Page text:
The website of David F Porteous
The website of David F Porteous
Just sharing a small piece of work in progress on the third book - which has a title, but which I'm not going to tell you. This a conversation that takes place between Campbell and Stockton, relating the latter's experience with werewolves . . .
"I met a man once, his eyebrows were heavy and his hands thick covered with coarse black hair.”
“He told me a story that I believe, about how he had been bitten and lived and did not change when the moon waxed full. I asked him how and he told me—”
“Drink lots of water,” Campbell interrupted. “Pretty much all health advice comes down to sleep, exercise, diet or drinking lots of water.”
“He told me that the wolf is hungry because it needs to be fed. He told me that his brothers knew he had been bit and they knew he had to die. Remember in those days every credulous villager went around wreathed in garlic and amulets, and alternated the veneration and immolation of toothless crones who spoke to trees. According to the mad old woman they most recently listened to, the proper way to deal with a werewolf was to cut off all of its limbs with an axe, bury the four limbs in four graves aligned towards Jerusalem, then put the body, head and a pile of rocks into a barrel of wine and throw the barrel into the ocean.”
“That’ll do it,” Campbell confirmed.
“Understandably the brothers couldn’t bring themselves to do any of it. This man was their brother, they loved him, they had no idea which way Jerusalem was, and wine was very expensive. Instead they found a cave in the mountains near where they lived, they put their brother inside and they rolled a stone over the entrance. For six days they waited; three before and three after the full moon.
“On the morning of seventh day they returned to bring out his body and give him a proper burial according to their traditions. He was their brother, they loved him, they couldn’t leave his bones to rot in some mountain cave, and – what was even more important – he’d taken all the family’s money into the cave with him so he knew they would have to come back for him.
“Rolling a stone into place was, the brothers discovered, much easier than rolling it back out again. It took them hours to uncover the entrance and, as is so often the case, after so much work the final revealing happened quickly. Rather than find a beast, or the body of a man starved to death, their brother stood at the entrance to the cave—”
“How big was this cave?” Campbell asked.
“He may have crouched at the entrance of the cave. In any case he emerged; a little thinner perhaps, but alive and well. Now the brothers rejoiced. Because they loved their brother, and they had their money back, and they hadn’t told their elderly mother about the whole cave in the mountains bit before they did it and she was furious.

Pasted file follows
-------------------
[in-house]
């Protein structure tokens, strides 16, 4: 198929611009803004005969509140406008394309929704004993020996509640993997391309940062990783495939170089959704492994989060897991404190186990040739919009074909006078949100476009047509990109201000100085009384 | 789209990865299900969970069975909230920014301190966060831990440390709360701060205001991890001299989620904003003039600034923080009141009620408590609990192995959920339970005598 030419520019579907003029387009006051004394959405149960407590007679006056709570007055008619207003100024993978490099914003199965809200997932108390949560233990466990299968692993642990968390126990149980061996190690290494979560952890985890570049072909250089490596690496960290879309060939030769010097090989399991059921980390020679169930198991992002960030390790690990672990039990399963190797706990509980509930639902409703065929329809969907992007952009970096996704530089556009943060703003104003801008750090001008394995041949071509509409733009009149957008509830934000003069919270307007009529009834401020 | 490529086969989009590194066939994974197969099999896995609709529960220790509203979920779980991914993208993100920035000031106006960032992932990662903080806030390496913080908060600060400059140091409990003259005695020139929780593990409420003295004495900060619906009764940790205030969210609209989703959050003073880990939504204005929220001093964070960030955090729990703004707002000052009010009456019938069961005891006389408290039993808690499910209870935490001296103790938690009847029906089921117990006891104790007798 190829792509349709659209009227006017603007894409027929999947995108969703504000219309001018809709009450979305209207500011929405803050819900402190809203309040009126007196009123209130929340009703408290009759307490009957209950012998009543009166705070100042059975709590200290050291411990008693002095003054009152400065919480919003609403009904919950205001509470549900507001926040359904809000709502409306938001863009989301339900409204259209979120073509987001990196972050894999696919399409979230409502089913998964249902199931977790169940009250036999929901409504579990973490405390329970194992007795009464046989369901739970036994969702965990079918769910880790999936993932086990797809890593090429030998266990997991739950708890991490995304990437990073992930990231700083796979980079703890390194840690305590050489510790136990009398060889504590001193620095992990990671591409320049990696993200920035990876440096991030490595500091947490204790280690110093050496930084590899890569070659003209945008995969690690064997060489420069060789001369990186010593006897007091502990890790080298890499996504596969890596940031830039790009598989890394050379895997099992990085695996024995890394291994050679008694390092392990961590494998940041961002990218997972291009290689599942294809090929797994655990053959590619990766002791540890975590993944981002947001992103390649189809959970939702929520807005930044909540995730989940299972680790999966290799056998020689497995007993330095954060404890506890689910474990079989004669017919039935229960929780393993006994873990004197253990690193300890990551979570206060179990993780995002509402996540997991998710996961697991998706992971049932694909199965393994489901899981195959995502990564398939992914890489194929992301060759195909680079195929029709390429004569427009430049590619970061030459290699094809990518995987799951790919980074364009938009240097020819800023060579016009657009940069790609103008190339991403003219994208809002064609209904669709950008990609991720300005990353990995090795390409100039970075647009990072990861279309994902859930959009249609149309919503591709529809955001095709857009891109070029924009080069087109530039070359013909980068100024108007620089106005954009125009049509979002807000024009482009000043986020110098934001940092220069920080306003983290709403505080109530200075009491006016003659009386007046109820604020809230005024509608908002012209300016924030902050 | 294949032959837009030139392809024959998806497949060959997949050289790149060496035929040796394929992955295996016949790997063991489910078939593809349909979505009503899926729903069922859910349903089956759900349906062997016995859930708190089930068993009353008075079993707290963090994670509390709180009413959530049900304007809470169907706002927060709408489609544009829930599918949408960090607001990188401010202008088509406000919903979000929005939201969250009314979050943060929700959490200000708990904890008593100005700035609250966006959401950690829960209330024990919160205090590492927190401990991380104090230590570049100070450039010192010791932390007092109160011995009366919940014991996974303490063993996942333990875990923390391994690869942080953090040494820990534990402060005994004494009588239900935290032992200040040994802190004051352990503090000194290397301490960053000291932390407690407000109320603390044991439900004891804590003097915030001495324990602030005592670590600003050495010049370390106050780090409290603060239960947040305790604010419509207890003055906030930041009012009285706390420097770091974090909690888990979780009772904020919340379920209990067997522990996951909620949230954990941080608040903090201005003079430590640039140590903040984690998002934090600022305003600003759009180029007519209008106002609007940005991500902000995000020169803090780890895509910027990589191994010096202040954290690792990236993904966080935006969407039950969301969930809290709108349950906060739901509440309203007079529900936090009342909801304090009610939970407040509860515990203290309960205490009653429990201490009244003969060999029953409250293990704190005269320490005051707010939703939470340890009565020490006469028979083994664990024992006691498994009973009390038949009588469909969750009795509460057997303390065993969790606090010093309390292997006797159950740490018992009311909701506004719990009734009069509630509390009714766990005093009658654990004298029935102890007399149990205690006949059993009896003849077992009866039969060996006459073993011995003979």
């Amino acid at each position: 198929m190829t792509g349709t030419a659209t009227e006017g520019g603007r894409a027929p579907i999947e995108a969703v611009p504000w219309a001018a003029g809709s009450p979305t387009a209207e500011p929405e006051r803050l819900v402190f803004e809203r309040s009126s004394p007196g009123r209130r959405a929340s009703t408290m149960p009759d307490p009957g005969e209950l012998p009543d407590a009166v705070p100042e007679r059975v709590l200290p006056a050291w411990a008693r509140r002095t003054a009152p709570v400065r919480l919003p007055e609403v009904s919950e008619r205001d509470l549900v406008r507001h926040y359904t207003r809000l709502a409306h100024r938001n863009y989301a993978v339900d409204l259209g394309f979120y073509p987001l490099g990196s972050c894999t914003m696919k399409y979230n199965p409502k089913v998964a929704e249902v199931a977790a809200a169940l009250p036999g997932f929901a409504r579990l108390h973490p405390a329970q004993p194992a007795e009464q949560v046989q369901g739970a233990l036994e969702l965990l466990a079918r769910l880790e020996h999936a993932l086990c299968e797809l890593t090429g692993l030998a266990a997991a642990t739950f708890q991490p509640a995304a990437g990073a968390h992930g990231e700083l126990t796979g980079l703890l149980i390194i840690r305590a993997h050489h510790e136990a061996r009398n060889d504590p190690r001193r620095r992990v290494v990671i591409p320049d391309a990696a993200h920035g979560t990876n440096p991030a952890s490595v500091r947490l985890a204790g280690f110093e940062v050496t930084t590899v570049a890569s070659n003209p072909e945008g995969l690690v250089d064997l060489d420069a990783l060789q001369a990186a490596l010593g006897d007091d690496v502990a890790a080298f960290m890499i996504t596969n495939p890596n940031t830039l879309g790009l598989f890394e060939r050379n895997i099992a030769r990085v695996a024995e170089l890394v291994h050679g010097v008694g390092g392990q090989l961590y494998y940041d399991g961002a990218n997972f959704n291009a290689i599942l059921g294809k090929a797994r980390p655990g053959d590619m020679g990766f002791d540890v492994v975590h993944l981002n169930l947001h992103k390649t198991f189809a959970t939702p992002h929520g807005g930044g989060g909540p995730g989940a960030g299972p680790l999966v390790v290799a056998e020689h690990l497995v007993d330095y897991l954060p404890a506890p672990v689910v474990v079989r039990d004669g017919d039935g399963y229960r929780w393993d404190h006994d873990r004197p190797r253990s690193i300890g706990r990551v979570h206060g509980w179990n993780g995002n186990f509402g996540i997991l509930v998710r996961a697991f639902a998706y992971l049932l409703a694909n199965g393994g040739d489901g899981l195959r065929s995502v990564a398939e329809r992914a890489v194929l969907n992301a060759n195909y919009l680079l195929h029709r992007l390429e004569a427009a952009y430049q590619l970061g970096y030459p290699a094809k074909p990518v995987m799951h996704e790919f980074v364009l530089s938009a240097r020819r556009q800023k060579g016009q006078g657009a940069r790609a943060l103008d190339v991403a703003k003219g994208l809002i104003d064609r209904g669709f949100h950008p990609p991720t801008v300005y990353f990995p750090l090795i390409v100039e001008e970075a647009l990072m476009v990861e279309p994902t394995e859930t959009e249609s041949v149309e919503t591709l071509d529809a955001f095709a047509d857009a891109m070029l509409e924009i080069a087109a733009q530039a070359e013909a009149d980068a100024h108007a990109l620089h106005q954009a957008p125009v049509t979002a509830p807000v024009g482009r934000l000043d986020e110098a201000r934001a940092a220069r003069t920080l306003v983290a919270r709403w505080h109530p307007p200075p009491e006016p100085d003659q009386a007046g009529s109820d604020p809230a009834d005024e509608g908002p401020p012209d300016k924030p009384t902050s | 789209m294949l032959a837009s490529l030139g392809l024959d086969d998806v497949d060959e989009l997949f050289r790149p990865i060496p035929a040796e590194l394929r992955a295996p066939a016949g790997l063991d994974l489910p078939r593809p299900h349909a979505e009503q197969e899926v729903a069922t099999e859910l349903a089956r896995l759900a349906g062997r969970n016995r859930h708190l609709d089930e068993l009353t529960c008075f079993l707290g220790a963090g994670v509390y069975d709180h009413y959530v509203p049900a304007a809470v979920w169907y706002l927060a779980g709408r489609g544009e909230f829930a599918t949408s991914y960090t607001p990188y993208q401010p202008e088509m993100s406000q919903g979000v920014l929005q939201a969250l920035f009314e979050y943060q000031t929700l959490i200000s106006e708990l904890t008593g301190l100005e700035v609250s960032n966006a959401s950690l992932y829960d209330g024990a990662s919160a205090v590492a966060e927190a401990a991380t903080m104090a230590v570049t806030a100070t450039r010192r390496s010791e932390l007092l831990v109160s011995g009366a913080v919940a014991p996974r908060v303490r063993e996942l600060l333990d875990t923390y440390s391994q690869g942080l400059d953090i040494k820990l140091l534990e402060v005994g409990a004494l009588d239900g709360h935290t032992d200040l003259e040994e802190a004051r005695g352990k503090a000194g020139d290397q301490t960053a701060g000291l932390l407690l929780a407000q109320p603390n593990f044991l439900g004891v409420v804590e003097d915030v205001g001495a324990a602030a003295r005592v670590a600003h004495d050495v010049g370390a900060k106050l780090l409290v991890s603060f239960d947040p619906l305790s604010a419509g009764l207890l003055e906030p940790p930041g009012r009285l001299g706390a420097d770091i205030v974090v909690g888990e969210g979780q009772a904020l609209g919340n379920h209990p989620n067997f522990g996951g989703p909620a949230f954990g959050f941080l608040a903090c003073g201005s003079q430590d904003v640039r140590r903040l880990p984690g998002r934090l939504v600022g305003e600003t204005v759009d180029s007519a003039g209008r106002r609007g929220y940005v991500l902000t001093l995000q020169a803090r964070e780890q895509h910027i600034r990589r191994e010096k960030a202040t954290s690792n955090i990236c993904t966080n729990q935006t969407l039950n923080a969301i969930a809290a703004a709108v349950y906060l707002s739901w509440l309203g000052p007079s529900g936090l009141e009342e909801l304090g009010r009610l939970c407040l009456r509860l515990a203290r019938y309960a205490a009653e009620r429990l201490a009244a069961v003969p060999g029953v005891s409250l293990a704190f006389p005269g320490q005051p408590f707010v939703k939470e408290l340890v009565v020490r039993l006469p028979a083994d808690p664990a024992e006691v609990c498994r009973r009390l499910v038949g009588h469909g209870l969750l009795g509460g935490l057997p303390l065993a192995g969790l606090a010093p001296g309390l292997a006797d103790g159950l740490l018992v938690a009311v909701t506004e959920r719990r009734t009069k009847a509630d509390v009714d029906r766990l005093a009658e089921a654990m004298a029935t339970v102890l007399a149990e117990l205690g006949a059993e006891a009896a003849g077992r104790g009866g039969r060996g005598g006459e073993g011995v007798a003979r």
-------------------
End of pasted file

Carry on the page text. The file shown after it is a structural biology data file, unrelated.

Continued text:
“So they went home and all was well. Though nobody doubted that there were werewolves, people began to disbelieve that the beast that had bitten our protagonist was such a creature. Others said that the cave in the mountains was obviously magical and suggested that anyone with an illness should be confined inside for a week to see if they got better. This idea did not immediately appeal to any sick people in the village and was never tested.
“Never?” Campbell asked.
“No. A few days short of a month later the first brother – the one who had been bitten – should I have given them names?”
“You’re the writer.”
“Let’s say the older brother was called Krebotkin and the others brothers . . . well if I name them then I have to decide if there were two or three.”
Campbell said, “I was imagining three.”
“Tom, Dick and Harry,” Stockton said. “A few days short of a month later Krebotkin killed Tom and Dick. Harry and their mother had gone on a pilgrimage to a distant church, to pray on the bones of a saint who was known to cure feelings of homosexuality.”
“Oh that Harry,” Campbell said ruefully. “He just couldn’t leave the miller’s son alone.”
“The pair returned to find slaughter,” Stockton said. “And Krebotkin had fled into the woods, or mountains, or another terrain feature, and they never saw him again.”
“So this Krebotkin in your story was a werewolf?” Campbell asked.
“Yes,” Stockton said. “He was. Obviously when he finished telling me this story he tried to kill me and so I broke his neck, hacked off his limbs, buried the pieces in several graves orientated towards Jerusalem and drowned the rest of him in wine. Because really, if you didn’t, after all that, you’d have to be some kind of schmuck.”